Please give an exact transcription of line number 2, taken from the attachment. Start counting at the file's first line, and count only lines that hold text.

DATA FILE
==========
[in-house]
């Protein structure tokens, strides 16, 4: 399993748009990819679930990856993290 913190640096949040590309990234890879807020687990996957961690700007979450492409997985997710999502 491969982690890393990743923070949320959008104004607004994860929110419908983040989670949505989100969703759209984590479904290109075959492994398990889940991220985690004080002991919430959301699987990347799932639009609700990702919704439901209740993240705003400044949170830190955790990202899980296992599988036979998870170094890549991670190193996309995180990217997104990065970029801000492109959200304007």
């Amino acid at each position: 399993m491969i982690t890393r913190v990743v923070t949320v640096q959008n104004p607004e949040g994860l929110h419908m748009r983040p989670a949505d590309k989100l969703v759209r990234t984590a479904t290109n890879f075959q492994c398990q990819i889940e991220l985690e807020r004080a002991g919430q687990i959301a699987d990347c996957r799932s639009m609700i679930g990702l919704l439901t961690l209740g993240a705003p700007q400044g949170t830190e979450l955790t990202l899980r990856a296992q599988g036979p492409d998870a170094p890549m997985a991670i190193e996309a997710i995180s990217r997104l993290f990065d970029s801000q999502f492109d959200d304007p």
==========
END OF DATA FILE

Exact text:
């Protein structure tokens, strides 16, 4: 399993748009990819679930990856993290 913190640096949040590309990234890879807020687990996957961690700007979450492409997985997710999502 491969982690890393990743923070949320959008104004607004994860929110419908983040989670949505989100969703759209984590479904290109075959492994398990889940991220985690004080002991919430959301699987990347799932639009609700990702919704439901209740993240705003400044949170830190955790990202899980296992599988036979998870170094890549991670190193996309995180990217997104990065970029801000492109959200304007």